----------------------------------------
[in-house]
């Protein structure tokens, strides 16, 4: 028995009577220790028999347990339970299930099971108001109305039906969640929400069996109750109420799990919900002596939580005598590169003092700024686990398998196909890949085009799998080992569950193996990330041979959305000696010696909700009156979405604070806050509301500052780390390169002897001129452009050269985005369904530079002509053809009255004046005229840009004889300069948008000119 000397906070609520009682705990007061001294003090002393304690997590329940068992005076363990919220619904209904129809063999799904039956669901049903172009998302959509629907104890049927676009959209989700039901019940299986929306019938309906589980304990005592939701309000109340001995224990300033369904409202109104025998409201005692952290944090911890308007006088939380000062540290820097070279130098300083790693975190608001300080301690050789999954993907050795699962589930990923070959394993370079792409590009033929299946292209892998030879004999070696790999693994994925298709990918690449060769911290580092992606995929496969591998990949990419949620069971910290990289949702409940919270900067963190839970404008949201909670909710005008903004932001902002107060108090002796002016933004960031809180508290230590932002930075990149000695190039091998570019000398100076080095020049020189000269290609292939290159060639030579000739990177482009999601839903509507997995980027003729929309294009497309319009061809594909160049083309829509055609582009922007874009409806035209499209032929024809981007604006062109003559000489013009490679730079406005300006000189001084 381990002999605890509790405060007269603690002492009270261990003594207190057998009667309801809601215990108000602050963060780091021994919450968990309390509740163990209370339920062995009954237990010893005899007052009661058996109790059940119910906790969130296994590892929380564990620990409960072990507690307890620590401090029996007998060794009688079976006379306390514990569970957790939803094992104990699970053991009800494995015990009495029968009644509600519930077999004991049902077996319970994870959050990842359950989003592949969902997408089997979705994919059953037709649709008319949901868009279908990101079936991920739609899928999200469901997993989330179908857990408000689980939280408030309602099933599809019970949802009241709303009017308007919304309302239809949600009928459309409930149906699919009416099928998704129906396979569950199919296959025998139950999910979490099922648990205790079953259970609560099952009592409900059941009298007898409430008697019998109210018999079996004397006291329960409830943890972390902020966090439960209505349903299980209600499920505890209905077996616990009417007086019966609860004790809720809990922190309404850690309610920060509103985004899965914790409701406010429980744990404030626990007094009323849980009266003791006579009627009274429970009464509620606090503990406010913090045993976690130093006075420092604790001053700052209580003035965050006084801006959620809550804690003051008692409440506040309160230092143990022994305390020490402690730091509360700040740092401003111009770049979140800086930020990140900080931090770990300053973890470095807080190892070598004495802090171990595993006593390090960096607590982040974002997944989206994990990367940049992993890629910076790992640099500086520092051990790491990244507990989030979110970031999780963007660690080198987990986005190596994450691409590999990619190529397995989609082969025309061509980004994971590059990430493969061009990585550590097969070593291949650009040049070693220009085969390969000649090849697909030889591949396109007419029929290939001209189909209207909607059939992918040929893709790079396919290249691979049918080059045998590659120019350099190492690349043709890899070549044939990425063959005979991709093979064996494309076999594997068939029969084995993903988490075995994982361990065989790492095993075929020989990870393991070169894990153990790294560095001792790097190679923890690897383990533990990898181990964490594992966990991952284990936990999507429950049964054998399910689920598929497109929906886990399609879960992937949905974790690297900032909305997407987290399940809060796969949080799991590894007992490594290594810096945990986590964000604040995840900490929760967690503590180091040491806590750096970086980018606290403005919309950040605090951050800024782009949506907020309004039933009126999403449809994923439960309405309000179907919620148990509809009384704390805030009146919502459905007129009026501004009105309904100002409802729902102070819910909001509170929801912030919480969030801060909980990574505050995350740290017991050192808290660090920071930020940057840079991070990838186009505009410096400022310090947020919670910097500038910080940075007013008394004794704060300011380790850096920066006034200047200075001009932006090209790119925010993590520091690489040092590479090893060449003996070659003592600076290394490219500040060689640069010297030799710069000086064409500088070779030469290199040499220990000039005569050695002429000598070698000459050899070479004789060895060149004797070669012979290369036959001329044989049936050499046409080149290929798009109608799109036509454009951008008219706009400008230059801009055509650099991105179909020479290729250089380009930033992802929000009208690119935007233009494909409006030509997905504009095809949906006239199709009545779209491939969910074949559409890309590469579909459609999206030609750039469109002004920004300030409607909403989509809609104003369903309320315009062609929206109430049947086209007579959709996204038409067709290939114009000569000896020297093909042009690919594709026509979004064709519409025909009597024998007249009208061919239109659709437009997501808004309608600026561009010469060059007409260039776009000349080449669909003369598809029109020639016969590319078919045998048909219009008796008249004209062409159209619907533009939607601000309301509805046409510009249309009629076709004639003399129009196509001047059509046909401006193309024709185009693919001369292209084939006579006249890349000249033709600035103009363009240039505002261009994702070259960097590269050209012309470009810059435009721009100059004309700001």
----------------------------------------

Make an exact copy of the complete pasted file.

[in-house]
């Protein structure tokens, strides 16, 4: 028995009577220790028999347990339970299930099971108001109305039906969640929400069996109750109420799990919900002596939580005598590169003092700024686990398998196909890949085009799998080992569950193996990330041979959305000696010696909700009156979405604070806050509301500052780390390169002897001129452009050269985005369904530079002509053809009255004046005229840009004889300069948008000119 000397906070609520009682705990007061001294003090002393304690997590329940068992005076363990919220619904209904129809063999799904039956669901049903172009998302959509629907104890049927676009959209989700039901019940299986929306019938309906589980304990005592939701309000109340001995224990300033369904409202109104025998409201005692952290944090911890308007006088939380000062540290820097070279130098300083790693975190608001300080301690050789999954993907050795699962589930990923070959394993370079792409590009033929299946292209892998030879004999070696790999693994994925298709990918690449060769911290580092992606995929496969591998990949990419949620069971910290990289949702409940919270900067963190839970404008949201909670909710005008903004932001902002107060108090002796002016933004960031809180508290230590932002930075990149000695190039091998570019000398100076080095020049020189000269290609292939290159060639030579000739990177482009999601839903509507997995980027003729929309294009497309319009061809594909160049083309829509055609582009922007874009409806035209499209032929024809981007604006062109003559000489013009490679730079406005300006000189001084 381990002999605890509790405060007269603690002492009270261990003594207190057998009667309801809601215990108000602050963060780091021994919450968990309390509740163990209370339920062995009954237990010893005899007052009661058996109790059940119910906790969130296994590892929380564990620990409960072990507690307890620590401090029996007998060794009688079976006379306390514990569970957790939803094992104990699970053991009800494995015990009495029968009644509600519930077999004991049902077996319970994870959050990842359950989003592949969902997408089997979705994919059953037709649709008319949901868009279908990101079936991920739609899928999200469901997993989330179908857990408000689980939280408030309602099933599809019970949802009241709303009017308007919304309302239809949600009928459309409930149906699919009416099928998704129906396979569950199919296959025998139950999910979490099922648990205790079953259970609560099952009592409900059941009298007898409430008697019998109210018999079996004397006291329960409830943890972390902020966090439960209505349903299980209600499920505890209905077996616990009417007086019966609860004790809720809990922190309404850690309610920060509103985004899965914790409701406010429980744990404030626990007094009323849980009266003791006579009627009274429970009464509620606090503990406010913090045993976690130093006075420092604790001053700052209580003035965050006084801006959620809550804690003051008692409440506040309160230092143990022994305390020490402690730091509360700040740092401003111009770049979140800086930020990140900080931090770990300053973890470095807080190892070598004495802090171990595993006593390090960096607590982040974002997944989206994990990367940049992993890629910076790992640099500086520092051990790491990244507990989030979110970031999780963007660690080198987990986005190596994450691409590999990619190529397995989609082969025309061509980004994971590059990430493969061009990585550590097969070593291949650009040049070693220009085969390969000649090849697909030889591949396109007419029929290939001209189909209207909607059939992918040929893709790079396919290249691979049918080059045998590659120019350099190492690349043709890899070549044939990425063959005979991709093979064996494309076999594997068939029969084995993903988490075995994982361990065989790492095993075929020989990870393991070169894990153990790294560095001792790097190679923890690897383990533990990898181990964490594992966990991952284990936990999507429950049964054998399910689920598929497109929906886990399609879960992937949905974790690297900032909305997407987290399940809060796969949080799991590894007992490594290594810096945990986590964000604040995840900490929760967690503590180091040491806590750096970086980018606290403005919309950040605090951050800024782009949506907020309004039933009126999403449809994923439960309405309000179907919620148990509809009384704390805030009146919502459905007129009026501004009105309904100002409802729902102070819910909001509170929801912030919480969030801060909980990574505050995350740290017991050192808290660090920071930020940057840079991070990838186009505009410096400022310090947020919670910097500038910080940075007013008394004794704060300011380790850096920066006034200047200075001009932006090209790119925010993590520091690489040092590479090893060449003996070659003592600076290394490219500040060689640069010297030799710069000086064409500088070779030469290199040499220990000039005569050695002429000598070698000459050899070479004789060895060149004797070669012979290369036959001329044989049936050499046409080149290929798009109608799109036509454009951008008219706009400008230059801009055509650099991105179909020479290729250089380009930033992802929000009208690119935007233009494909409006030509997905504009095809949906006239199709009545779209491939969910074949559409890309590469579909459609999206030609750039469109002004920004300030409607909403989509809609104003369903309320315009062609929206109430049947086209007579959709996204038409067709290939114009000569000896020297093909042009690919594709026509979004064709519409025909009597024998007249009208061919239109659709437009997501808004309608600026561009010469060059007409260039776009000349080449669909003369598809029109020639016969590319078919045998048909219009008796008249004209062409159209619907533009939607601000309301509805046409510009249309009629076709004639003399129009196509001047059509046909401006193309024709185009693919001369292209084939006579006249890349000249033709600035103009363009240039505002261009994702070259960097590269050209012309470009810059435009721009100059004309700001």